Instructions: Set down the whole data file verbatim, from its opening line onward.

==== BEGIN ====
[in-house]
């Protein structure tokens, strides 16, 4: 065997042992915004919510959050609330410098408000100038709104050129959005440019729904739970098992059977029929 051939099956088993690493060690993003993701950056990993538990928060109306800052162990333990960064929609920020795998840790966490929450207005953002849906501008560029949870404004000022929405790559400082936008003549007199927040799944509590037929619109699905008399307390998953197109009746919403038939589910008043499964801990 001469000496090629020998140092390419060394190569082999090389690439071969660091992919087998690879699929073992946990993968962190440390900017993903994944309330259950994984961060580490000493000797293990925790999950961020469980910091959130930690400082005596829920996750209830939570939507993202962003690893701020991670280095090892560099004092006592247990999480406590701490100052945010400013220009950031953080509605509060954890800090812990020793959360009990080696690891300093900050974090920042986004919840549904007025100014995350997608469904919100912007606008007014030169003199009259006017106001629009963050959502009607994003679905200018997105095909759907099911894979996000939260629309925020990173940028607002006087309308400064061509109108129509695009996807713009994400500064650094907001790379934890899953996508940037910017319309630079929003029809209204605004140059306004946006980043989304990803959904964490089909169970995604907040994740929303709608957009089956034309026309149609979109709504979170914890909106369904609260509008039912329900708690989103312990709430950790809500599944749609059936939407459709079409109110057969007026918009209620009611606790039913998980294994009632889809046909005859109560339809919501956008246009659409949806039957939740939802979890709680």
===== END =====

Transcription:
[in-house]
């Protein structure tokens, strides 16, 4: 065997042992915004919510959050609330410098408000100038709104050129959005440019729904739970098992059977029929 051939099956088993690493060690993003993701950056990993538990928060109306800052162990333990960064929609920020795998840790966490929450207005953002849906501008560029949870404004000022929405790559400082936008003549007199927040799944509590037929619109699905008399307390998953197109009746919403038939589910008043499964801990 001469000496090629020998140092390419060394190569082999090389690439071969660091992919087998690879699929073992946990993968962190440390900017993903994944309330259950994984961060580490000493000797293990925790999950961020469980910091959130930690400082005596829920996750209830939570939507993202962003690893701020991670280095090892560099004092006592247990999480406590701490100052945010400013220009950031953080509605509060954890800090812990020793959360009990080696690891300093900050974090920042986004919840549904007025100014995350997608469904919100912007606008007014030169003199009259006017106001629009963050959502009607994003679905200018997105095909759907099911894979996000939260629309925020990173940028607002006087309308400064061509109108129509695009996807713009994400500064650094907001790379934890899953996508940037910017319309630079929003029809209204605004140059306004946006980043989304990803959904964490089909169970995604907040994740929303709608957009089956034309026309149609979109709504979170914890909106369904609260509008039912329900708690989103312990709430950790809500599944749609059936939407459709079409109110057969007026918009209620009611606790039913998980294994009632889809046909005859109560339809919501956008246009659409949806039957939740939802979890709680």